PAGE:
By: Jennifer R. Budd and George E. Pallas

A bill allowing the New Jersey Turnpike Authority (“NJTA”) to enter into design-build contracts has been introduced in the New Jersey Assembly (A1561) and the Senate (S1211). The NJTA is the entity charged with maintaining and implementing capital improvements on the New Jersey Turnpike and the Garden State Parkway. The bill, if passed, would give the NJTA the discretion to administer any project through a design-build contract, rather than through the current design-bid-build method of procurement.

How It Will Work

According to the bill, if the NJTA decides to bid a project as a design-build, the NJTA must adhere to a two-phase procedure for awarding the contract. Under the first phase, the NJTA would qualify interested bidders, which may include joint ventures, by the issuance of a Request for Qualification. The Request for Qualification will list information such as the minimum qualifications needed by the design-build entity, a scope of work statement, the maximum time allowed for the project and the NJTA’s estimated costs of design and construction. Of the phase one bidders that respond to the Request for Qualification, the NJTA must select at least two but no more than five bidders to participate in a second phase Request for Proposal (“RFP”) solicitation.

For the second phase, the NJTA will issue an RFP to the remaining bidders. In response, those contractors will submit a technical proposal and a sealed price bid. The technical proposal will be reviewed by a technical review committee, given a score, and that score shall be submitted to the NJTA and made public. The NJTA will set a minimum technical proposal score, and any proposal that does not meet the minimum shall be rejected. Once the NJTA has determined which proposals have met the minimum score, the price bids will be opened publically, and the NJTA must award the project to the design-build entity with the lowest bid.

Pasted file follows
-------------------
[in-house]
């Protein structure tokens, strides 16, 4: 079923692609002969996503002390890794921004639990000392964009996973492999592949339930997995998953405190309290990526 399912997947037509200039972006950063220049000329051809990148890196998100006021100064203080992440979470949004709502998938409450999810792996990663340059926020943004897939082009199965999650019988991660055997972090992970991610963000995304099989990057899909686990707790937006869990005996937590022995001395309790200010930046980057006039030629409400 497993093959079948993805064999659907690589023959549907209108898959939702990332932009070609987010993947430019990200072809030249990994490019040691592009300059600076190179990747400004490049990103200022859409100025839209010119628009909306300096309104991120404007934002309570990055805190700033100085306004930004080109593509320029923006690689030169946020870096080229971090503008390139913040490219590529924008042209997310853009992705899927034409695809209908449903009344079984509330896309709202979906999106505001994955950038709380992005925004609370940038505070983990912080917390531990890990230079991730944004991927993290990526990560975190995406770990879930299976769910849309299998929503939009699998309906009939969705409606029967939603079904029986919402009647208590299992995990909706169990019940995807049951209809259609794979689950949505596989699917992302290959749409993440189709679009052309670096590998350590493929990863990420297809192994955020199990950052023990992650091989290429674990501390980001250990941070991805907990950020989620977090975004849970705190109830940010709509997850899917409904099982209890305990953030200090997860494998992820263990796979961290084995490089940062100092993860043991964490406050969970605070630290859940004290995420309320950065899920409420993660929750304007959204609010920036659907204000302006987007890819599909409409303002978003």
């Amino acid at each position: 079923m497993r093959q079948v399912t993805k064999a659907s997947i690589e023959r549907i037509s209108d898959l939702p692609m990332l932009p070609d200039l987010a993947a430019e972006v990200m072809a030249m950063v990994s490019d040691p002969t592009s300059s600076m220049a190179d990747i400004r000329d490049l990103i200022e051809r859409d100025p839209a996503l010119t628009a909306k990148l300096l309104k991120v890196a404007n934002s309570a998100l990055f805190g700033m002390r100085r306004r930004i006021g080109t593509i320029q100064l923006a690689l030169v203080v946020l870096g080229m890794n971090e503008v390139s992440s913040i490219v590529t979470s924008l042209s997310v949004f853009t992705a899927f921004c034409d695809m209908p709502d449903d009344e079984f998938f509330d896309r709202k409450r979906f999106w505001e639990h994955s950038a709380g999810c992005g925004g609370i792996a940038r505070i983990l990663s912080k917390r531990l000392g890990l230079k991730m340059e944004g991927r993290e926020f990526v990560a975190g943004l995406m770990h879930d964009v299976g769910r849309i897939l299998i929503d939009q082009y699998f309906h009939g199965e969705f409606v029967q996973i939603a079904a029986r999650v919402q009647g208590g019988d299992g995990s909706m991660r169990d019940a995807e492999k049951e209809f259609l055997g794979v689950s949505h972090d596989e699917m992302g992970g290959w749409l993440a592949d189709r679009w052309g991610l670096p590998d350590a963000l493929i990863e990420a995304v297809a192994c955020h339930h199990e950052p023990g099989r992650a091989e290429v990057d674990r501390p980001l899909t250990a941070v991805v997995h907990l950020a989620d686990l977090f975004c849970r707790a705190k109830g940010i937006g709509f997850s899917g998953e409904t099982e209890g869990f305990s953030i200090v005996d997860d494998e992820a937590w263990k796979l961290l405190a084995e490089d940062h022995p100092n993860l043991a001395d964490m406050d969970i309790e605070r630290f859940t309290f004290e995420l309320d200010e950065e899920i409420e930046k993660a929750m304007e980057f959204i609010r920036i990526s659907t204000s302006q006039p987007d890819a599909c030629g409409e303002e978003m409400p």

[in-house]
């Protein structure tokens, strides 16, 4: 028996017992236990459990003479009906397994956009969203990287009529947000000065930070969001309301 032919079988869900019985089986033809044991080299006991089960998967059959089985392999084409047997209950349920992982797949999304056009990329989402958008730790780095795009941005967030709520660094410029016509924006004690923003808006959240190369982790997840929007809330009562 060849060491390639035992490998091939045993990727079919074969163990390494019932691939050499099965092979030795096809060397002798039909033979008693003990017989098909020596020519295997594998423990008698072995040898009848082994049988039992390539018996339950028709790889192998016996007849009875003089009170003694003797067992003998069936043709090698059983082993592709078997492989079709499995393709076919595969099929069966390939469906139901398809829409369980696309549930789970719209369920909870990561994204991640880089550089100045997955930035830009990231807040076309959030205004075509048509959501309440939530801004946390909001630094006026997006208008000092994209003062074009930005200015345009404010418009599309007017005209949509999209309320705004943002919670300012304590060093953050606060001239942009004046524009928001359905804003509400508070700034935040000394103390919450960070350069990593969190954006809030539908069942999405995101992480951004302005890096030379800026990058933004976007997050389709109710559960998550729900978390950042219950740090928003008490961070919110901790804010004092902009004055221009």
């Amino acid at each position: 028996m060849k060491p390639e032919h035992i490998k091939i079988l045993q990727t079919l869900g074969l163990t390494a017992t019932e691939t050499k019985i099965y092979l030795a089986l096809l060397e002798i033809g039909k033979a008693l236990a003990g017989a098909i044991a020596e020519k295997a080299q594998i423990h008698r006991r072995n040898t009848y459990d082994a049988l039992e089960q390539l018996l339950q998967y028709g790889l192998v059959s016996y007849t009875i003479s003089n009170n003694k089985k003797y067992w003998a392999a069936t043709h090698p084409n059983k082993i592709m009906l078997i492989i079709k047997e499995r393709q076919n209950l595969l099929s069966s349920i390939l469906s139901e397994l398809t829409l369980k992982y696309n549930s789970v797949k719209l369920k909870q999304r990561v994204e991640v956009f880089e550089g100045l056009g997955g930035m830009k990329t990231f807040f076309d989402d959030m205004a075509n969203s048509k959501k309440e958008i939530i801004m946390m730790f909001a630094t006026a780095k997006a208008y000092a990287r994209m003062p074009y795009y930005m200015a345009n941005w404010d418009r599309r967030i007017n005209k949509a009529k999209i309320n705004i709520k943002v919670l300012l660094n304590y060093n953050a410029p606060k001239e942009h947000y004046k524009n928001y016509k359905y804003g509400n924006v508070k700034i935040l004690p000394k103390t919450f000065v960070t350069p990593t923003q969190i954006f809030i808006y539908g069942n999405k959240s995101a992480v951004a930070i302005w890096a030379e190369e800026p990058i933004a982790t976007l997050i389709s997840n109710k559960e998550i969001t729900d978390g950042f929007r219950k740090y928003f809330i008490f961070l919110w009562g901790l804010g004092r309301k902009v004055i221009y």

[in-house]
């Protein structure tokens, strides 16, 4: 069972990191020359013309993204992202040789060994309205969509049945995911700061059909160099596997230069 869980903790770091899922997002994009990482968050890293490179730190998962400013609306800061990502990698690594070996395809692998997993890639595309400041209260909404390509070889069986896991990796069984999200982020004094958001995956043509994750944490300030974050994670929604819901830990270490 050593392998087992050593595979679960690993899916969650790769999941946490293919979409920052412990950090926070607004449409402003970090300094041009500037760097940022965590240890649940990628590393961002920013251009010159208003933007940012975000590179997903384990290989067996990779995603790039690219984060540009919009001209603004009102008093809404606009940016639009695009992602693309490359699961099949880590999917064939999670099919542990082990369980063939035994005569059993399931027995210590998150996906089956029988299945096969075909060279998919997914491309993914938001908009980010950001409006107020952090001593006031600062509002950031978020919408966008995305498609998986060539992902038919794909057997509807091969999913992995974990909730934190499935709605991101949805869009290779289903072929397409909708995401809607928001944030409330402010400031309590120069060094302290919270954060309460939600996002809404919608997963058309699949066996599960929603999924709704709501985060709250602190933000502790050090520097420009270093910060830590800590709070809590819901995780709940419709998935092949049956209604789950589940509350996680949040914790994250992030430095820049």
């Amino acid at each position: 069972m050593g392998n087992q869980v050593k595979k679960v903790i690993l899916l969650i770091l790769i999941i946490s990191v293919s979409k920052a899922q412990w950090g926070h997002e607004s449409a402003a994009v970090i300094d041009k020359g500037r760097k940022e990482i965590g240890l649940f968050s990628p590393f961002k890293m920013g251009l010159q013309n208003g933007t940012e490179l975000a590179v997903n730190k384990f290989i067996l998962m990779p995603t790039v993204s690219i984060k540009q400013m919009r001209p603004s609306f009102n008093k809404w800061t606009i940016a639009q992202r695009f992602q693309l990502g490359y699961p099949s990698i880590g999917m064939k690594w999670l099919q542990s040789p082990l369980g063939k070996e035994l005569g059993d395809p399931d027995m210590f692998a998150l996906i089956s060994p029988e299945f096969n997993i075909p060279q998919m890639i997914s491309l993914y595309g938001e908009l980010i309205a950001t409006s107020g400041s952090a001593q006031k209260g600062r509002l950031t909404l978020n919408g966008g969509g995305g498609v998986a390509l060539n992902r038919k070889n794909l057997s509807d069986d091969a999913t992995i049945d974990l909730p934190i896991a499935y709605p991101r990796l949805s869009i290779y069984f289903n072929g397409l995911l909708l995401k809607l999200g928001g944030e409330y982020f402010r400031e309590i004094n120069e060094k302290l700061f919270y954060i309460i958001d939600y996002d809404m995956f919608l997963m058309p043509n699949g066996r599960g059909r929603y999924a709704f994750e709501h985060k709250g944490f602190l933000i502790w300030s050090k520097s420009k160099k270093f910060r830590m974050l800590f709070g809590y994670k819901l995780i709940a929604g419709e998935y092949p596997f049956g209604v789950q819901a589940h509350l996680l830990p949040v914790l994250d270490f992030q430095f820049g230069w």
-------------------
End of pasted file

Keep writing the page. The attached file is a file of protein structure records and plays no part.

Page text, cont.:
The Bill Has Some Traction

During the 2010-2011 term, legislators introduced a similar bill, and the Assembly Transportation, Public Work and Independent Authorities Committee unanimously passed it with amendments. The NJTA bill is very similar to the version passed by the Committee last year, which may be suggestive of the legislature’s belief that design-build bidding will be more efficient and cost effective for the NJTA.

Implications On Contractors

If passed, this bill could have widespread effects on highway and road contractors in New Jersey. Due to the high level of engineering, design and technical skill required to compete in price, and the cost of retaining such professional services, many small and mid-sized contractors could be squeezed out of the competition. On the other hand, larger contractors may enjoy the independence that often accompanies design-build construction since the contractors will have the benefit of design input from project inception.

Notwithstanding the additional independence, contractors should keep in mind that design-build projects are fraught with higher risk because design-builders are responsible for all phases of the project and any liability stemming from it. Additionally, unlike in design-bid-build construction where the contractor can look to the owner or the designer to share the costs from unanticipated circumstances, a design-build contractor is less likely to benefit from such cost-sharing.

Jennifer R. Budd is an Associate at Cohen Seglias Pallas Greenhall & Furman PC and a member of the Construction Group.

George E. Pallas is the Treasurer of the Firm as well as a Shareholder and member of the Board of Directors. He is also a Partner with the Firm’s Construction Group.

Daniel E. Fierstein, an Associate with the Firm contributed to this post.